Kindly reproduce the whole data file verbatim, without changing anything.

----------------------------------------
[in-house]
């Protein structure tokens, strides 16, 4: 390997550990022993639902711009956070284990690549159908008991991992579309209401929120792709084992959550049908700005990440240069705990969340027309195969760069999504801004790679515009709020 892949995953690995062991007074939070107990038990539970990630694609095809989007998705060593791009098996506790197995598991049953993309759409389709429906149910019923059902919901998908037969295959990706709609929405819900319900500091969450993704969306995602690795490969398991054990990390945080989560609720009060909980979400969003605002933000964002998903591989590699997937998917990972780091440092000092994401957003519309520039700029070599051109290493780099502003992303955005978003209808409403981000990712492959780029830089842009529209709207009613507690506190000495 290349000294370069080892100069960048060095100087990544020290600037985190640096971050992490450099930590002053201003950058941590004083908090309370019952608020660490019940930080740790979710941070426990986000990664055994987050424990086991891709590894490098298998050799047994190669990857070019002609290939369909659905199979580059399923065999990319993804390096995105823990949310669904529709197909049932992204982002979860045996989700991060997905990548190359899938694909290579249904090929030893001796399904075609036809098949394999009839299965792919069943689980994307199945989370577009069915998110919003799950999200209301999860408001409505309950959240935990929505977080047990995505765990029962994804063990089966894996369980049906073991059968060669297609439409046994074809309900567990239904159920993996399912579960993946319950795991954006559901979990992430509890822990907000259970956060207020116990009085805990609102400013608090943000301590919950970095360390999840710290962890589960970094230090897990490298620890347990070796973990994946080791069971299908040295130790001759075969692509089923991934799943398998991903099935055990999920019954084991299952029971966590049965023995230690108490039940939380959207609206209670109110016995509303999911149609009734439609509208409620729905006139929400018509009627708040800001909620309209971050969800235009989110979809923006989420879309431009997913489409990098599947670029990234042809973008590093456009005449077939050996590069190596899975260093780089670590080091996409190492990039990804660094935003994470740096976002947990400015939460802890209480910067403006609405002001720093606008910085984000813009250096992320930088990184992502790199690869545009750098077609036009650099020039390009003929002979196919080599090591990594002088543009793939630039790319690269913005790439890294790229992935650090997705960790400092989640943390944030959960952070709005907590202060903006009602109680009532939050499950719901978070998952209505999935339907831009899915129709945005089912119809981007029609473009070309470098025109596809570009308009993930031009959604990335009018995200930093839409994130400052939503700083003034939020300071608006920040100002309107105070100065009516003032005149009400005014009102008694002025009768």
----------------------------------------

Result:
[in-house]
């Protein structure tokens, strides 16, 4: 390997550990022993639902711009956070284990690549159908008991991992579309209401929120792709084992959550049908700005990440240069705990969340027309195969760069999504801004790679515009709020 892949995953690995062991007074939070107990038990539970990630694609095809989007998705060593791009098996506790197995598991049953993309759409389709429906149910019923059902919901998908037969295959990706709609929405819900319900500091969450993704969306995602690795490969398991054990990390945080989560609720009060909980979400969003605002933000964002998903591989590699997937998917990972780091440092000092994401957003519309520039700029070599051109290493780099502003992303955005978003209808409403981000990712492959780029830089842009529209709207009613507690506190000495 290349000294370069080892100069960048060095100087990544020290600037985190640096971050992490450099930590002053201003950058941590004083908090309370019952608020660490019940930080740790979710941070426990986000990664055994987050424990086991891709590894490098298998050799047994190669990857070019002609290939369909659905199979580059399923065999990319993804390096995105823990949310669904529709197909049932992204982002979860045996989700991060997905990548190359899938694909290579249904090929030893001796399904075609036809098949394999009839299965792919069943689980994307199945989370577009069915998110919003799950999200209301999860408001409505309950959240935990929505977080047990995505765990029962994804063990089966894996369980049906073991059968060669297609439409046994074809309900567990239904159920993996399912579960993946319950795991954006559901979990992430509890822990907000259970956060207020116990009085805990609102400013608090943000301590919950970095360390999840710290962890589960970094230090897990490298620890347990070796973990994946080791069971299908040295130790001759075969692509089923991934799943398998991903099935055990999920019954084991299952029971966590049965023995230690108490039940939380959207609206209670109110016995509303999911149609009734439609509208409620729905006139929400018509009627708040800001909620309209971050969800235009989110979809923006989420879309431009997913489409990098599947670029990234042809973008590093456009005449077939050996590069190596899975260093780089670590080091996409190492990039990804660094935003994470740096976002947990400015939460802890209480910067403006609405002001720093606008910085984000813009250096992320930088990184992502790199690869545009750098077609036009650099020039390009003929002979196919080599090591990594002088543009793939630039790319690269913005790439890294790229992935650090997705960790400092989640943390944030959960952070709005907590202060903006009602109680009532939050499950719901978070998952209505999935339907831009899915129709945005089912119809981007029609473009070309470098025109596809570009308009993930031009959604990335009018995200930093839409994130400052939503700083003034939020300071608006920040100002309107105070100065009516003032005149009400005014009102008694002025009768």